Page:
Free software spots business security gaps


16 Nov 2005

Share on FacebookTweet about this on TwitterShare on LinkedInShare on Google+Pin on PinterestShare on RedditEmail this to someone

Share on FacebookTweet about this on TwitterShare on LinkedInShare on Google+Pin on PinterestShare on RedditEmail this to someone

Microsoft Ireland has launched a free self-assessment reporting tool to help businesses identify gaps they may have in their IT security.

Called the Microsoft Security Assessment Tool (MSAT), the software can be downloaded free of charge from www.securityguidance.com. It provides an automated survey to evaluate potential security risks a company faces under a series of headings: infrastructure, applications, operations and people. The tool is intended for companies of 1,000 employees or less.

The Microsoft Security Assessment is an interactive session that uses the MSAT and includes an onsite questionnaire. According to Microsoft, the assessment provides a customer with a broad overview of its company and IT organisation and provides a clearly defined map to becoming more secure through prioritised activities, solutions and prescriptive guidance.

The questions and the recommendations that the tool offers are based on internationally recognised IT security standards such as ISO 17799 and NIST-800.x, as well as recommendations and prescriptive guidance from both Microsoft and external security sources.

Based on the responses to the survey, the company receives a free report that details any weaknesses that may exist as well as giving recommendations specific to business issues that were raised in the assessment. These include best practice advice on measures that the company can take to improve the security of its information and resources.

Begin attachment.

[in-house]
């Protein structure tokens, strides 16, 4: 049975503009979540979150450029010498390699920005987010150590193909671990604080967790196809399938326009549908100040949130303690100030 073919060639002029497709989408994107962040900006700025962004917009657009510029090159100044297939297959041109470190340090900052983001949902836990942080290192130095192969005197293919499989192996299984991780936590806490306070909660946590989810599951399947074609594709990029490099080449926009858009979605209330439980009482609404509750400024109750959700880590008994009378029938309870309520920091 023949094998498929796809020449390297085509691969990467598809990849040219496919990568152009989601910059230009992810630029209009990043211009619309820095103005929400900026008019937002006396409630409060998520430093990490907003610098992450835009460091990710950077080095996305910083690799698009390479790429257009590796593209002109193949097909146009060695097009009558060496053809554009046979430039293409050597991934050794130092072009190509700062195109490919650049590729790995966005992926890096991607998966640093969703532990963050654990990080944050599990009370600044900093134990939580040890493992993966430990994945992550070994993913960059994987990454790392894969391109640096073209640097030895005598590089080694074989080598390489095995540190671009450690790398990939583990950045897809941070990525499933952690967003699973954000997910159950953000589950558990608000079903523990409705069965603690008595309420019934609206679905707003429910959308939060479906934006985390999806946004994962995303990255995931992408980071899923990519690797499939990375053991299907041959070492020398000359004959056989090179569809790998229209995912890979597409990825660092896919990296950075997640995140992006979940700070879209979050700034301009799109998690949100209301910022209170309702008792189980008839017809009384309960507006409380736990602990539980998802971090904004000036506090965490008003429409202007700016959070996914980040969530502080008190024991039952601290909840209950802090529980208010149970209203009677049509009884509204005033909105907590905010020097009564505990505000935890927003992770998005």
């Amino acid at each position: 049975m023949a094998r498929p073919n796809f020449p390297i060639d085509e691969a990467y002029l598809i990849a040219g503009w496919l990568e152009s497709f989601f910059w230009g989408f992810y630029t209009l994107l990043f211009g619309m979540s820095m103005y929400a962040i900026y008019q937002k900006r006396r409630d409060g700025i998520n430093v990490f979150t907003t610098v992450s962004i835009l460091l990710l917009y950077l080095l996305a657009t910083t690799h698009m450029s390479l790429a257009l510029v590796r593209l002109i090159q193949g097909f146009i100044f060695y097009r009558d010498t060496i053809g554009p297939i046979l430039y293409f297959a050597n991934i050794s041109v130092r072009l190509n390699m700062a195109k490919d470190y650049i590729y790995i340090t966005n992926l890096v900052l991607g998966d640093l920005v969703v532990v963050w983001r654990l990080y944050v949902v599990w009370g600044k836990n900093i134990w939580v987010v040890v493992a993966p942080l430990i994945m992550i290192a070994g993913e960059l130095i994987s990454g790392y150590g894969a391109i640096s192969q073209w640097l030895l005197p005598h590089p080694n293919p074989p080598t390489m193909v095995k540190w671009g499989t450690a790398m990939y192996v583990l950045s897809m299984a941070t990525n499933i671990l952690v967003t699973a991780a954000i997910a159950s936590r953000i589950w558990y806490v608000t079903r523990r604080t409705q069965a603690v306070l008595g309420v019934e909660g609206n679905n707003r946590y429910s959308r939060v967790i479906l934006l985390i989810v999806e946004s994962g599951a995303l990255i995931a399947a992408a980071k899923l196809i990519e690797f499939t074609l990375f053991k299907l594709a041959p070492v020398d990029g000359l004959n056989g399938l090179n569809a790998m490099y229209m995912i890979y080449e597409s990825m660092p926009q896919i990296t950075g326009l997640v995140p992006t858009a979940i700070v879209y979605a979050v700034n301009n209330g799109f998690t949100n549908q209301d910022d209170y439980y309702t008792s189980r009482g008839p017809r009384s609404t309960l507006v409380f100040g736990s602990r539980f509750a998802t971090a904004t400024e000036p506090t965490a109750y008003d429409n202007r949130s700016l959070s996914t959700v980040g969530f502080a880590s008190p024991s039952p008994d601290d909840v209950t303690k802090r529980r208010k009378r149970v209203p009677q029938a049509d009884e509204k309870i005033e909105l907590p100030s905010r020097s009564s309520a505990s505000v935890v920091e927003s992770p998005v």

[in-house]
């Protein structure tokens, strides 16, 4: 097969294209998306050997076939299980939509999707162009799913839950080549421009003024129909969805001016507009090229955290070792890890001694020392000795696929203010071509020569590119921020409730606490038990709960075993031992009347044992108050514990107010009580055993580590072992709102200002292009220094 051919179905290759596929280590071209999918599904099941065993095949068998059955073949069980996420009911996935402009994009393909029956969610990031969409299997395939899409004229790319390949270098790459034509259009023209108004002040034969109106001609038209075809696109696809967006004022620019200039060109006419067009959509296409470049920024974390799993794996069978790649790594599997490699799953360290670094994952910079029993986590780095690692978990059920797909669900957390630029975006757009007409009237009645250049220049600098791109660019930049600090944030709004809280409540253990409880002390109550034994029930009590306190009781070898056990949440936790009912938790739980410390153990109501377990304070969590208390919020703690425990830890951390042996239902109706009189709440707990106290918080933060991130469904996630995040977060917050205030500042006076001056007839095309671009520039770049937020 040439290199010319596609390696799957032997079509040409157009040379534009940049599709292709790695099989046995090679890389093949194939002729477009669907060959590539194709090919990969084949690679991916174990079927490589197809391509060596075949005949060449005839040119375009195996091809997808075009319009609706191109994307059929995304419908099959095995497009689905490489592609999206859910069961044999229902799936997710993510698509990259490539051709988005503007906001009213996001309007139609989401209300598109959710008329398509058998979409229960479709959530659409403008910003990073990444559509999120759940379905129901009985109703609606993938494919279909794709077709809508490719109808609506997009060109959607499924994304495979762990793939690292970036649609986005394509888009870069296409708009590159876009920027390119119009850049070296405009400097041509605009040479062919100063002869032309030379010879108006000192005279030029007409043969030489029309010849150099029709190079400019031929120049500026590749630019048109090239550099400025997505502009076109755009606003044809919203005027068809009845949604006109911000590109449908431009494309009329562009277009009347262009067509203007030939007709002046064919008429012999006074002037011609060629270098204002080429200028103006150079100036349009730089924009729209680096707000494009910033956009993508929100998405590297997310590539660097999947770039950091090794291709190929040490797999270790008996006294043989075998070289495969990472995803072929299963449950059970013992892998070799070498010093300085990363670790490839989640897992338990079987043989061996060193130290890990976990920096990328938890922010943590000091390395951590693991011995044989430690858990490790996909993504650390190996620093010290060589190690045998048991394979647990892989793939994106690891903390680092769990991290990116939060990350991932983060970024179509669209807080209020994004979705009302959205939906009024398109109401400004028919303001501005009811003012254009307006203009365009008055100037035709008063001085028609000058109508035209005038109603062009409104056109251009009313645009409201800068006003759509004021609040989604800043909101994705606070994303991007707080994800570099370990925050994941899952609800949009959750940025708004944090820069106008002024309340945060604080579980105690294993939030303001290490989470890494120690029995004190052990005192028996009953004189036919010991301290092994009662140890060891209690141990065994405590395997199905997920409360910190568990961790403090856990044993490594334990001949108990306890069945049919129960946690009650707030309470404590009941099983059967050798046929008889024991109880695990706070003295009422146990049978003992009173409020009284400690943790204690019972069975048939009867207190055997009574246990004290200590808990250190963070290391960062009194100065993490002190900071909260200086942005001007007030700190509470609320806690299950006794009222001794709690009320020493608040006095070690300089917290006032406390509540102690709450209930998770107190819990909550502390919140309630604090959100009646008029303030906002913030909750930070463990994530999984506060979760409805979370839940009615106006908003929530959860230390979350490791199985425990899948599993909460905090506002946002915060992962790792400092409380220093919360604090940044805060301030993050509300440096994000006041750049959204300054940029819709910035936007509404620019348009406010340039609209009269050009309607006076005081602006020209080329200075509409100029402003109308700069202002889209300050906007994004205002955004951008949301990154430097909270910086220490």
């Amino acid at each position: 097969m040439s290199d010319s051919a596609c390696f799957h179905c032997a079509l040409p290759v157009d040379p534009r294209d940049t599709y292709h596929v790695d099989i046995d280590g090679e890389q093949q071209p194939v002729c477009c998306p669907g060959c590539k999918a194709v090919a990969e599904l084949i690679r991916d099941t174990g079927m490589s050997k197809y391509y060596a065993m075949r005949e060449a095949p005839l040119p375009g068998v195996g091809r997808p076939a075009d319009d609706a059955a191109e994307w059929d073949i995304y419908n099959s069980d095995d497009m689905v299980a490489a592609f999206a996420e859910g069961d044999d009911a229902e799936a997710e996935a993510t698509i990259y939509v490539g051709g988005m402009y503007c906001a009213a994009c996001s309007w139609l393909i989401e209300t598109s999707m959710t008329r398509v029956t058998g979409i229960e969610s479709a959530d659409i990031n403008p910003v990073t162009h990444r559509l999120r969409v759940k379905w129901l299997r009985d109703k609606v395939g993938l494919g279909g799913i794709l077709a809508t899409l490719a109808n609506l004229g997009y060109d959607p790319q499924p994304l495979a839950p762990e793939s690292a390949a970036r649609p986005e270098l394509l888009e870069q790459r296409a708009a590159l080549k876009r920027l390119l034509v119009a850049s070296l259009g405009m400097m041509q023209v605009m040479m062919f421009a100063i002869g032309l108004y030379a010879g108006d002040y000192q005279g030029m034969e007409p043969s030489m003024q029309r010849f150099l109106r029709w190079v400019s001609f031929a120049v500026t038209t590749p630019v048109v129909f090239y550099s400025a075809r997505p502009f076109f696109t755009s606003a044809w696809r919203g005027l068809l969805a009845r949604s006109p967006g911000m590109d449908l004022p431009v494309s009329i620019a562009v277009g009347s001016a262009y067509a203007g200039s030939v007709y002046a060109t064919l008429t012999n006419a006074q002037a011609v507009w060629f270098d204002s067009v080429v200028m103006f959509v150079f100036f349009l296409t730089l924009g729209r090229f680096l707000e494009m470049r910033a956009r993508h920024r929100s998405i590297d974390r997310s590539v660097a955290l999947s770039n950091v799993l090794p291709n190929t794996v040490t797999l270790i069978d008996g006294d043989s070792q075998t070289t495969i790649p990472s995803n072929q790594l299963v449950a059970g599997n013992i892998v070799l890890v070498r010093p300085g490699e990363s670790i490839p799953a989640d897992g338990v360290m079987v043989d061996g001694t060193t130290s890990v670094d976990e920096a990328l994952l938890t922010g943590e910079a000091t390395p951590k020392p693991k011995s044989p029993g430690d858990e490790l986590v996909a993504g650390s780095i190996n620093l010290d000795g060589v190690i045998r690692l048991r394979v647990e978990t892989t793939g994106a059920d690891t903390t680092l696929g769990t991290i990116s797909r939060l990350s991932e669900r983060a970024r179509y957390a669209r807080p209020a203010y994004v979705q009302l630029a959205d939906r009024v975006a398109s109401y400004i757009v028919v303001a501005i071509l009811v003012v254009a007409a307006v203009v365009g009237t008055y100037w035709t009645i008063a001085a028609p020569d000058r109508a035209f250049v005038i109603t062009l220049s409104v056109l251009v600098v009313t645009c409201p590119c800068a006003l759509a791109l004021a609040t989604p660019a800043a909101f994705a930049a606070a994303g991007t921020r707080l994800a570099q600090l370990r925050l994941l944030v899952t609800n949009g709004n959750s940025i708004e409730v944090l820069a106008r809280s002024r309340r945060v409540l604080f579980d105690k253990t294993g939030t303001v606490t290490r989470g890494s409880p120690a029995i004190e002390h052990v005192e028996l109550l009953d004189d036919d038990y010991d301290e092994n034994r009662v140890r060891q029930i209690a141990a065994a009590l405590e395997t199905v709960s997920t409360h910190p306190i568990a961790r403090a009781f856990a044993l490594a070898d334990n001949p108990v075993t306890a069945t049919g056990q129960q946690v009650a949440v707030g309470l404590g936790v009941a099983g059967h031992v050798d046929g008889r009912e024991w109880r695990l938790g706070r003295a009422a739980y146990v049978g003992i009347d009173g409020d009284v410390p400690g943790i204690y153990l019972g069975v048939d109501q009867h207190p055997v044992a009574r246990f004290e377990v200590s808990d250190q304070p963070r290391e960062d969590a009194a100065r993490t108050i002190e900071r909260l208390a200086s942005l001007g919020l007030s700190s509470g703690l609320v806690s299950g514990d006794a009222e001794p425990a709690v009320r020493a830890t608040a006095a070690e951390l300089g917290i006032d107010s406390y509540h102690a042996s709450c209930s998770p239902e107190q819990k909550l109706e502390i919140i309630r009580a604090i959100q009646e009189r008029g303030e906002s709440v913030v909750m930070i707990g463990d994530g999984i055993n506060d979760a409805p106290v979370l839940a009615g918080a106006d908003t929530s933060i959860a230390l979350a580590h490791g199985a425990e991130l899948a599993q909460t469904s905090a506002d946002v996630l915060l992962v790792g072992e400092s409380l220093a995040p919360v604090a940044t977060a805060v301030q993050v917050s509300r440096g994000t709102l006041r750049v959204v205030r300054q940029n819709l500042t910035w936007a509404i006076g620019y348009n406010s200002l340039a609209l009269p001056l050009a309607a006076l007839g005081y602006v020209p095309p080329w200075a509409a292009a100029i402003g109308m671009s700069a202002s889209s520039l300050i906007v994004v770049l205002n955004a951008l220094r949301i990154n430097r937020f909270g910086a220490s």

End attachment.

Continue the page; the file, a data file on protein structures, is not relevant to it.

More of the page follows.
The tool only collects generic information that can’t be used to identify a company: it simply lists company size and industry, along with scores in particular areas, which is then used to compare customers with all other participants or with other participants in the same industry sector. The data is also used to benchmark and compare a customer’s results over time. This data is not collected unless the respondent replies with answers to the survey.

Mike Hughes, security programme manager with Microsoft Ireland, commented: “There are many elements to corporate security from keeping IT systems up to date to instigating appropriate internal procedures and practices to minimise the probability of a security incident. The key is awareness. This tool helps companies to understand the various different elements in building and maintaining a secure business environment.”

Last month Microsoft revealed details about upcoming security software releases for business customers, including a desktop protection tool as well as antivirus and anti-spyware applications for its Exchange messaging platform. The company also sponsored this week’s Make IT Secure initiative, a public awareness campaign aimed at raising the profile of the need for good IT security.

By Gordon Smith